What's interesting, and noted in Chad's blog previously, is students dislike repetition of seemingly mundane tasks. Even though that repetition builds skills that are necessary for later success they breed contempt for the education process, or at least the teacher who has the unfortunate duty to teach math (usually the worst offender with memorization of multiplication tables). No offense to our math teachers out there, but the system used is horrid, the introduction of calculators in some classes that now mandate them is criminal (1st year high school algebra???). My daughter is turning 10 and already understands some of the basic concepts of algebra (substitutions of letters for numbers or sets of numbers, solving for unknowns) all it took was putting it into terms she could grasp. Or simply put, explaining it to her in her vocabulary and then introducing her to new terms that represented an idea she had become familiar with.

Joseph - I would say I disagree in the role parents play in the thrill of learning. Humans are a curious bunch, and at a young age humans have a genuine thrill of having learned something new, with or without adult intervention. It isn't that the parents need to impress a thrill of learning in their children; they simply need to encourage it. So I wouldn't say they need to inculcate it but rather simply encourage and nurture the innate curiosity.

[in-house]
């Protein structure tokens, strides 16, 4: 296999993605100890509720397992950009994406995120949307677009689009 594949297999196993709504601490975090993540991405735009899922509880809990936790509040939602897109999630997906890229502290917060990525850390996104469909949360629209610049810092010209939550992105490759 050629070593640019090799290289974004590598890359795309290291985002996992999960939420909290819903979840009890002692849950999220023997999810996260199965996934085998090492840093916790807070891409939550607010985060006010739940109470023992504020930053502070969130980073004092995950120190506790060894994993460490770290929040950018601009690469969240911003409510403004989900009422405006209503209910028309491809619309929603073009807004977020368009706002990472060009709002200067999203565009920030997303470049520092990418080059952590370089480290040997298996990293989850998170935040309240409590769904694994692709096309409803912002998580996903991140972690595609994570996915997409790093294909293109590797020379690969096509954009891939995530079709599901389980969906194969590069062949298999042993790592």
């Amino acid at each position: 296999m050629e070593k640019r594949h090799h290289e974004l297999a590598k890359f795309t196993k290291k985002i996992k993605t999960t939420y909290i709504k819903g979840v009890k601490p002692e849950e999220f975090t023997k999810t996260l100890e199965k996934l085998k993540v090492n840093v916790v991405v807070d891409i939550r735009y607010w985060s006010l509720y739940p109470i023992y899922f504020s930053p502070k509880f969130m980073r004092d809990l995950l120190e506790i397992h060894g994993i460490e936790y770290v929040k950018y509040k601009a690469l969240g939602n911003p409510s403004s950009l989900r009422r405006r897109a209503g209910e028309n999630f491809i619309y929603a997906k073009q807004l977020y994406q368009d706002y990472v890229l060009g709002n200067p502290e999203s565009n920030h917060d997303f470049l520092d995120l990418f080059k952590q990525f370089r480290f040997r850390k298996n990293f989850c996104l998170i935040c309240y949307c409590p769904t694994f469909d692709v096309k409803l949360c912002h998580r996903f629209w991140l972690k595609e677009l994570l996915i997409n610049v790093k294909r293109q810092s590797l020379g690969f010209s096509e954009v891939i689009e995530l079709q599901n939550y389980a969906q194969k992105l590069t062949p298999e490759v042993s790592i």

What we need to do is show them how learning the facts behind something allows them to apply those facts to other things. Like the difference in pressure makes a balloon fly when the air is released is the same principle that makes them pop when poked with a pin. Both of those being something that children generally enjoy doing.

JYB: Teachers are all about students reading, and generally view it as a valuable pedagogical activity for people learning to read. But they don't necessarily view it as a fun activity for adults in any larger proportion than the general populace.

A quick ? comment. The thesis of the book "Cultural Literacy" was that reading scores decline at the point where factual knowledge is needed to make sense of the implied context of a sentence. (His classic example is knowing that Lee's surrender at Appomattox was at the end of the US Civil War and took place circa 1865.) We do a great job of teaching the mechanics of reading. Locally, our worst schools are still in the 90% territory in 3rd grade. After 5th it is all downhill. Because their homes lack the information resources to pick up random facts, and their school books don't fill that gap?

That argument is about having them read stories (like historical fiction) that teach related facts in a fun, easy going style, rather than ones that are mostly nonsense (like the one Bush was reading on 9/11). History books, like college physics books, are usually awful to read. Historical fiction (like science writing) can fill that gap.

By CCPhysicist (not verified) on 19 May 2007 #permalink

I could have done with out Jane Austin in high school.....

Fiction provides a setting to talk about how people and society interact in a highly idealized situation (sort of like assume like assuming no air resistance?)

re grammar I know it is just one data point but, I was not forced to do grammar drills as a child and can't write worth anything. My girlfriend was made to do grammar drills (by her mother, not school) and writes much better than I do.